Musin’s and Thinkin’s – September 2009

Musin’s and Thinkin’s – September 2009

Jack Pendarvis
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The North has much to recommend it, such as the steel industry, but from what I’ve seen it doesn’t have much to brag about in the way of clouds. Your typical Northern cloud is a lopsided, anemic bag with these little wispy hairs sticking out of it. It is constantly on the verge of breaking apart and becoming nothing, and this very quality is what makes a Northern cloud so terrifying on a teleological level. You can literally see right through it. “If this cloud can’t hold itself together, what chance do I have?” is a common reaction of some Ivy League intellectual from Pittsburgh or Vermont looking at a cloud.

But I would like to introduce you to hope in its fluffiest incarnation. Come feast your eyes on the bounteous clouds of the South.

Thanks to our gentle, balmy winds and other atmospheric conditions, clouds below the Mason-Dixon Line often arrange themselves into pleasing shapes. Can that be a rabbit fashioned of cotton candy and moonbeams dandling itself above our wondering heads? Such things are beyond our ken. And surely that is not the intriguing cameo profile of a fascinating old man projected onto the surface of the sky by some advanced technology that our tiny human minds can never understand. Look again! It is probably a cloud. Don’t be scared. This is the way clouds are supposed to be.

The other day I was whittling on a willow branch and wondering if there’s anything prettier than a cloud. That’s when the answer came to me: two clouds!

Clouds are just the same now as they were in the time of the dinosaurs. Think about it. A dinosaur could look up and see the same clouds you are looking at right now. For this reason, scientists agree that clouds will one day help us in our studies of dinosaurs. Way to go, clouds!

Next time you wonder what it felt like to be a dinosaur, just look up at a cloud and try to pretend you have a pea-size brain. Clouds don’t care if we are smart or dumb. Clouds love me just the way I am. And don’t forget they are rich in vitamin B.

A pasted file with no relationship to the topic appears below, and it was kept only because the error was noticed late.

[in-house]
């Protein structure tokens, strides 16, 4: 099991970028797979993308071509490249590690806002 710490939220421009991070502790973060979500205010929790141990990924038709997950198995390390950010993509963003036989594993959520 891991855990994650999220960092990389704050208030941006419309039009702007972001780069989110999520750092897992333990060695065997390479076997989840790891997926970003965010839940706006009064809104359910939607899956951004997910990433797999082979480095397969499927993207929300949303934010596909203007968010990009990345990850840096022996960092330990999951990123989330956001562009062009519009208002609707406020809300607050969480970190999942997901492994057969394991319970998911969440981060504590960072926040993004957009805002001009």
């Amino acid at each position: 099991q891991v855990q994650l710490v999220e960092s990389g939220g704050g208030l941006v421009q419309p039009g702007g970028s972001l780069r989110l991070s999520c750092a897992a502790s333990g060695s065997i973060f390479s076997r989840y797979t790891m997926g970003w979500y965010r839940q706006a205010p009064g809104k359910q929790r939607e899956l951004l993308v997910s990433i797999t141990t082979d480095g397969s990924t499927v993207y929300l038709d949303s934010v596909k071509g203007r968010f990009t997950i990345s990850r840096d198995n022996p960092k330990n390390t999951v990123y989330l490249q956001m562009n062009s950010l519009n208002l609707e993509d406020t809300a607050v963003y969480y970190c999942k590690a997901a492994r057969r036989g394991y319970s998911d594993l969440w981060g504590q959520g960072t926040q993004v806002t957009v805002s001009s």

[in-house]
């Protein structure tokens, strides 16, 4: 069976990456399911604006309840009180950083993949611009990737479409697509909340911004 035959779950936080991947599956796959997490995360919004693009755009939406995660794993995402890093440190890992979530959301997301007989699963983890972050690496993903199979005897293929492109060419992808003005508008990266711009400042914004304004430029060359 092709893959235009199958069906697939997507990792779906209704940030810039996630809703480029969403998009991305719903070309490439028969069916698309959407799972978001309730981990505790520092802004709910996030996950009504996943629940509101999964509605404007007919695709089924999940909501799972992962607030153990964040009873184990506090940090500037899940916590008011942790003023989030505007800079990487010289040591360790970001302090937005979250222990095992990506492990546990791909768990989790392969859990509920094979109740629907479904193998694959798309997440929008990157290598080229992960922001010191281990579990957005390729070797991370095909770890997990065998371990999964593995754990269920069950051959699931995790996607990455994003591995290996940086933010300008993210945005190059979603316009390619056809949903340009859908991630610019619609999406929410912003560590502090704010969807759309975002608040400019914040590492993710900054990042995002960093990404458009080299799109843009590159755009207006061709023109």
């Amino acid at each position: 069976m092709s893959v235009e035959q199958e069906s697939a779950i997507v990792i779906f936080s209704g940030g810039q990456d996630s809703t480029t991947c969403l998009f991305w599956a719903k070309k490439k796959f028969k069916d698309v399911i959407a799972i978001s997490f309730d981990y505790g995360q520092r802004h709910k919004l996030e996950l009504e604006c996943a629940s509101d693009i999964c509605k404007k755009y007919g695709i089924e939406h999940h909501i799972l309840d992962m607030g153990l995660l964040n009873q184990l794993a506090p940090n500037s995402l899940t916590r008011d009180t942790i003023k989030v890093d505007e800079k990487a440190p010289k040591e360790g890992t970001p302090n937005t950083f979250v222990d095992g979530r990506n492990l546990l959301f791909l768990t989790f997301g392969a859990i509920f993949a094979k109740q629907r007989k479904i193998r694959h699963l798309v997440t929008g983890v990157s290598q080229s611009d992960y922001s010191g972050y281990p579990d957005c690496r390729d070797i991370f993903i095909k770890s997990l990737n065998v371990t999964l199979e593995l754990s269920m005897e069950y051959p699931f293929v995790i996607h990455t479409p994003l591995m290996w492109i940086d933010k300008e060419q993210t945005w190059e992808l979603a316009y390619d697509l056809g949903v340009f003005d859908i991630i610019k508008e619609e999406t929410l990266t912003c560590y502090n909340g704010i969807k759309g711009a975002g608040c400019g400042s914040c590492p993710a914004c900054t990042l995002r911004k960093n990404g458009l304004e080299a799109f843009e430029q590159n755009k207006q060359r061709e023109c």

But just as a Southern gentleman will never question a lady’s opinion as to the shape of a cloud, even if she says it is a cudgel when it is clearly a teapot, a true Southerner will not correct his ladylove when she denies that dinosaurs ever existed.

For the more adventuresome Northern visitor, then, I recommend seeking out a traditional Southern Cloud Party, at which such gracious manners are regularly on full display.

It all begins with rum. A forest setting is best. Pretty soon the baying bluetick hounds of the old colonel will have treed a cloud, and that’s when the real fun begins. The children, who by now are feeling the effects of the tropical “mixed drinks,” take turns beating the cloud with a long stick. Don’t worry, the cloud likes it.

Next come the elaborate patty-cake routines. In the olden days, people believed that this would cause the clouds to multiply. Now, of course, we understand that clouds reproduce sexually. But we keep up the old ways out of our keen sense of honor—you know how we are. Afterward we all go to sleep in a big pile and it is a humane and loving thing.

And call me old-fashioned if by golly the morning after a rousing, old-fashioned Cloud Party there always seem to be a whole lot of new clouds in the sky. Coincidence? Maybe. Or maybe there’s magic hanging in the soft Southern air. And the name of that magic is clouds.

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